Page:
The distinctive sound of sneakers squeaking on a polished gym floor signalled this year's subdued Super Sunday.
Usually the highlight of the Dirt Bowl season, which brings hundreds to Lexington's Douglass Park, the Super Sunday games drew a sparse crowd at Dunbar Community Center.
No cheers, only the muffled squeaking met those who walked in.
About an hour after the start of play Sunday, uniformed police officers beside the court, in doorways and at entrances outnumbered people in the stands.
"It's really sad that one person could stop the event" at the park, said basketball pro Erik Daniels, who played for the University of Kentucky from 2000 to 2004 and last season played for a team in Argentina. Daniels was on one of the teams Sunday.
That one person was a yet-to-be identified shooter who injured five people during Dirt Bowl games on Father's Day at Douglass Park. One of the victims, Kwame El-Amin, 42, died four days later.
Super Sunday is the highlight of the Dirt Bowl season, said Lexington police Sgt. Rahsaan Berry. People mark it on their calendars, plan to visit with family and friends, fry up some fish and watch some great basketball.
But Douglass Park courts were empty Sunday as the event was moved indoors.
Mike Thomas, one of the few spectators, was disappointed in this year's Super Sunday, which he said usually ranks behind only the Roots & Heritage Festival as a must-attend event.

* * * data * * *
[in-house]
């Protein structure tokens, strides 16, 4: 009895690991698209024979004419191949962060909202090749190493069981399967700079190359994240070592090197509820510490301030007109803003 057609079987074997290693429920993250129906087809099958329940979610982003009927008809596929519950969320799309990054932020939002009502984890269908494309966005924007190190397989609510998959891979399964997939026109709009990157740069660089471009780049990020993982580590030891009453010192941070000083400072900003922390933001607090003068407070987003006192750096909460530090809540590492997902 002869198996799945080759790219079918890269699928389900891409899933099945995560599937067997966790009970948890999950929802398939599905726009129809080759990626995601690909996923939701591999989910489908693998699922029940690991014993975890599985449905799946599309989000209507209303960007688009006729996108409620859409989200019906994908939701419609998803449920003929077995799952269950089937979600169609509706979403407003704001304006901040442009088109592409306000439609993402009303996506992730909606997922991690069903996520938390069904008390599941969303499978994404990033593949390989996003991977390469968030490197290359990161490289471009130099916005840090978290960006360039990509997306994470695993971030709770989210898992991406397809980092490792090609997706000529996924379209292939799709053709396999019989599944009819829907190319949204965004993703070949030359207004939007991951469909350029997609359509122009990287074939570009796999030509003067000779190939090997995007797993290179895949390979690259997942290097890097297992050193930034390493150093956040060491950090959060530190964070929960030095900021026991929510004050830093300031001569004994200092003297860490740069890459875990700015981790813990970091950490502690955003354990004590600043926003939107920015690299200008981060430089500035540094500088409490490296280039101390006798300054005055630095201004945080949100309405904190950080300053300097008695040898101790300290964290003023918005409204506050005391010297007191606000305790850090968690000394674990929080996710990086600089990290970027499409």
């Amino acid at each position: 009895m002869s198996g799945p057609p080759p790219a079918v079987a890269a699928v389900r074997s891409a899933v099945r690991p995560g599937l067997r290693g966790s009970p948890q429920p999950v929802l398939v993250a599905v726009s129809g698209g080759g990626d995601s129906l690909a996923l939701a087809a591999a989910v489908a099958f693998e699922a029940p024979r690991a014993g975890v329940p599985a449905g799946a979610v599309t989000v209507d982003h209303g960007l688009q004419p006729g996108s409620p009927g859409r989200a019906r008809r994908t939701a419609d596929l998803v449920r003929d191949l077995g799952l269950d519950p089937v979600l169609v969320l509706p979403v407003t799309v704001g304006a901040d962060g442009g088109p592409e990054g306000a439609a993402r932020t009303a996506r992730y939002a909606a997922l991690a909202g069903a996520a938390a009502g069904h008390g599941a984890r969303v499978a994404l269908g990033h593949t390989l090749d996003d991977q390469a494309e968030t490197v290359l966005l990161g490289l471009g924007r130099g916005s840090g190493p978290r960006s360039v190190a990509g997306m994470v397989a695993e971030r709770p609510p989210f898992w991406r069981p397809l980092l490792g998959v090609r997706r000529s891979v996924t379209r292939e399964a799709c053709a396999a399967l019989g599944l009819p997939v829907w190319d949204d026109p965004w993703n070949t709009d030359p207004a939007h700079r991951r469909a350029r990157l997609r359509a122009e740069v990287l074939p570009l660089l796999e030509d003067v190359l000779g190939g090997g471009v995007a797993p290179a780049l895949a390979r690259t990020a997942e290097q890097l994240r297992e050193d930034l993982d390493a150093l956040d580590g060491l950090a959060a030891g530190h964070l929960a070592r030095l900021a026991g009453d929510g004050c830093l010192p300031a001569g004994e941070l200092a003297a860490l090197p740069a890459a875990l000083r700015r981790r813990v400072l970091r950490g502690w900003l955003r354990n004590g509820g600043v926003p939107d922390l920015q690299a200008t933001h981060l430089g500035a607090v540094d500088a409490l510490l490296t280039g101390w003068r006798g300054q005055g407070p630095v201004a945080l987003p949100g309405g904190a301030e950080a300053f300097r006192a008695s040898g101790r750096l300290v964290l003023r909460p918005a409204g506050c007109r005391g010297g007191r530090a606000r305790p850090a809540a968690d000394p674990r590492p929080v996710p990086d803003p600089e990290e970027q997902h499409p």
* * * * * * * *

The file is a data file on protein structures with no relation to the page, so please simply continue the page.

"It is a homecoming for Lexington's black community," he said.
But what's happening in Lexington, "it's not a basketball issue, it's not a park issue. It's a neighborhood issue," he said
Last year Thomas, a veterinary tech, formed a nonprofit, Community Inspired Solutions, to help curb violence in Lexington.
First, he said, someone needs to step forward and help police identify the Father's Day shooter.
There were more than 300 people at the park when the shooting occurred, said Thomas, who thinks somebody knows something but is too afraid to tell.
He also thinks that Lexington is a close-knit community that can tackle these problems.
Berry is doing his part to help people feel safe in their neighborhoods.
Through the end of July there will be church services in Douglass Park on Tuesday and Thursday evenings. On Thursdays there will be a free family movie. This week it's Disney's Frozen.
Last week about 25 showed up to watch Annie.